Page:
On 30th June 1999, Hull’s Lord Mayor Brian Petch presided at a ceremony to note the renovation and restoration of the gates of the former RAF station in Sutton, installed at the Gillshill Road entrance to East Park.

eastparkgates1

June 26th

On 26th June 1793, Captain William Hammond died aged 65 in Kirk Ella. Hull sea captain, shipowner and merchant, supporter of abolition, Chairman of Hull Dock Company, Warden of Trinity House, and diplomat. (He and David Hartley MP met Benjamin Franklin and John Adams in Paris on a possible spying mission) Buried in Welton. (b 1727 York). Photo shows a door in the Maritime Museum, former Dock Offices.

On 26th June 1854, at an event to celebrate the opening of the Hull-Withernsea railway line, 500 guests travelled from Hull on the first ever train (which was 20 minutes late, due to late arrival of guests) and part of the lunch marquee collapsed; there were no injuries. Joseph Robinson Pease in his diary recorded heavy showers and high winds threatened to tear the marquee to pieces, but that it subsided and all passed off well.

On 26th June 1920, the National Federation of Women Workers called its Hull laundry worker members out on strike, as they were paid less than in other towns. Hull Trades Council supported the strike and organised a parade on 17 July. Strike breakers were reported being smuggled in to work in laundry baskets.

Hull Dock Co

June 24th

On 24th June 1381, King Edward III issued a writ ordering rebel supporters of the Peasants’ Revolt to be arrested and punished.

On 24th June 1392, lightning struck Keyingham church and caught fire, and residents took ladders to douse the fire on the roof; a ladder holding 13 men broke, but no-one was injured, which was put down to a miracle of St Philip Ingleberd.

On 24th June 1643, Capt John Hotham,  having escaped from arrest, fled to Lincoln, planning to seize it for the King, and wrote to Parliament to say he could answer all charges against him. From Lincoln, he returned to his father in Hull.

On 24th June 1867, Charles Edward Smith, ship’s surgeon, aged 30, was presented with an illuminated testimonial, and a case of surgical instruments, in recognition of his gallant conduct on the whaler Diana of Hull, which had been trapped for months in ice and whose crew had suffered privations leading to scurvy.

On 24th June 1943, Mr T.R. Gale, of Estcourt Street, Hull, performed an act of gallantry during an air raid, for which he was later awarded the British Empire Medal. On the same night, Civil Defence volunteer Albert Henry Prissick of 15 Mersey Street, lost his wife and baby son, but carried on with the rescue of his neighbours. Hull Municipal Museum, Albion Street, was destroyed by fire.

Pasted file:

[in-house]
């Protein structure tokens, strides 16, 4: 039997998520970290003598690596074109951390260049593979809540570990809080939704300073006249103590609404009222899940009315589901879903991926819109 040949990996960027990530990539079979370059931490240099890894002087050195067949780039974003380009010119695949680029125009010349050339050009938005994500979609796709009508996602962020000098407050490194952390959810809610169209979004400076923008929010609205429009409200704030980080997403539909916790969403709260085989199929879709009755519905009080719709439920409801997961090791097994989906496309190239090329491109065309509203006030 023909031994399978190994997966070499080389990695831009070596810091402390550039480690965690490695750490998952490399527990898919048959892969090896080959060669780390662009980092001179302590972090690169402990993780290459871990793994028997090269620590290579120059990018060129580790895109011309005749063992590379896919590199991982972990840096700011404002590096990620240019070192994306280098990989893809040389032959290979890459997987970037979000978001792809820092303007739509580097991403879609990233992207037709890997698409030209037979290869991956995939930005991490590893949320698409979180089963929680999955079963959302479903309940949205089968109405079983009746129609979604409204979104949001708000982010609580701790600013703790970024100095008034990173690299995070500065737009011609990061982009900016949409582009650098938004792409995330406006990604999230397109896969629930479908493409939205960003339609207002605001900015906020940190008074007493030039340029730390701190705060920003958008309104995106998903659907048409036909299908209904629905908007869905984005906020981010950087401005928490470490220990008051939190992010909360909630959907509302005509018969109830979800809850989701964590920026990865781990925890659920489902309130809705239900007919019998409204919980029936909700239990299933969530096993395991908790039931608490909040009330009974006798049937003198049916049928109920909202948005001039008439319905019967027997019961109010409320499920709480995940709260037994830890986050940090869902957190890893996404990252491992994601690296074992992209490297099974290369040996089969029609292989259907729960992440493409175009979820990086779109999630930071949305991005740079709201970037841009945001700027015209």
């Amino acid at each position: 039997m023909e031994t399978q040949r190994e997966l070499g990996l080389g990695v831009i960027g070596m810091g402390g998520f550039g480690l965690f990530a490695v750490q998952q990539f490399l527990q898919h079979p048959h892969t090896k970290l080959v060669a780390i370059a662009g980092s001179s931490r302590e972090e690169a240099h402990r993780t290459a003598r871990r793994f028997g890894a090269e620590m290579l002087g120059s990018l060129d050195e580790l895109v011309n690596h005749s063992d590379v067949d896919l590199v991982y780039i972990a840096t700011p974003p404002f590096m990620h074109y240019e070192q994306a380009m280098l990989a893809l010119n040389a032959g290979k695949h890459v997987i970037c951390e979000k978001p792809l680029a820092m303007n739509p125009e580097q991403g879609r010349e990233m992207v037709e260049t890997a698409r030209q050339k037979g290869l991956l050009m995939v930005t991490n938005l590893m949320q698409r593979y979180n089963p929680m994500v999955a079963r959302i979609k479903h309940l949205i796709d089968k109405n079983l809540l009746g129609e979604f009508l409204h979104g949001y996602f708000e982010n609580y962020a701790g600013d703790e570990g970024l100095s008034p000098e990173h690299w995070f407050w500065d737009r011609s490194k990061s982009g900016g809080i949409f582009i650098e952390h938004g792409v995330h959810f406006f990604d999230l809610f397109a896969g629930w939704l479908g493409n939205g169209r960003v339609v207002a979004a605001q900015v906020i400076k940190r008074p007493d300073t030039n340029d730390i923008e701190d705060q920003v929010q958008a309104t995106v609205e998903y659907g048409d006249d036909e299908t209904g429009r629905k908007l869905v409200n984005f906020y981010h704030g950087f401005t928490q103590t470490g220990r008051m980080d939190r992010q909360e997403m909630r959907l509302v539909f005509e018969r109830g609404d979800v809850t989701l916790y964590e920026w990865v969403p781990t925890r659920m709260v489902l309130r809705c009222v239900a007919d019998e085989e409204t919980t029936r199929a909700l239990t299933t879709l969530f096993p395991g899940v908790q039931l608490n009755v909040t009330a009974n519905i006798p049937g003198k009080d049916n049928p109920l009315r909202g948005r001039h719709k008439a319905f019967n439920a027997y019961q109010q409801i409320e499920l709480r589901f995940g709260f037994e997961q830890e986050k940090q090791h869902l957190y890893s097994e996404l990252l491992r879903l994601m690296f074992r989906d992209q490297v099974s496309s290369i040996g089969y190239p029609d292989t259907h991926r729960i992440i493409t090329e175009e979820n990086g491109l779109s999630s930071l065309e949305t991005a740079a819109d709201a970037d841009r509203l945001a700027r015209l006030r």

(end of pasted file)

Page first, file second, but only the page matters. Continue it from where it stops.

On 24th June 1981, the Humber Bridge was opened to traffic; for 17 years it was the world’s longest single-span suspension bridge. On the same day, the Humber ferry service ended.

On 24th June 2011, marine artist Colin Verity died aged 87 in Market Weighton. Educated at Malet Lambert School, Hull and School of Architecture, Hull University. Flew Spitfires during WW2. Became principal architect, Hull City Council. Member RIBA, Royal Socy of Marine Artists, President Hornsea Art Society.  (b Darwen Lancs 7.3.1924)

 

Humber Bridge

 

June 19th

On 19th June 1256, the Meaux Abbey chronicler reported losing men and oxen at Orwithfleet, south of Patrington. A major flood of the Humber reached as far north as Cottingham, with many lives lost, livestock and fisheries devastated, and land washed into the river.

On 19th June 1607, Thomas Wincop, Master of Hull Charterhouse, bought, with Hull Mayor George Almond and other trustees, land in Haltemprice Wood abutting on the common fields of Willerby, to support the running costs; the Charterhouse already owned substantial property in and around Hull. photo shows Wincop’s memorial in Hull Minster.

On 19th June 1837, Hull Steam Packet Company launched the paddle steamer Victoria at Medley’s shipyard, Hull; she was considered state of the art. A boiler explosion in 1838 killed 5 crew; there was a second explosion the same year; she ran onto rocks in 1852 and was wrecked, with 8 people killed.

On the same day, Rev Joseph Coltman died in Beverley at the age of 60. He was known for his support of local charities, of the emancipation of Catholics, and of the abolition of slavery. Born in Hull, Coltman Street was named for him, as was Beverley’s Coltman Avenue. At 37 stone 8lbs, he was reputed to be the heaviest man in England, and his death may have been caused by his weight. He employed a manservant to turn him in bed, but he fell asleep and Coltman suffocated in his sleep.

On 19th June 1887, to celebrate Queen Victoria’s Jubilee, a state service was held in Holy Trinity church, Hull, the new Market Hall was opened, as was East Park, and there were festivities in all the city’s wards.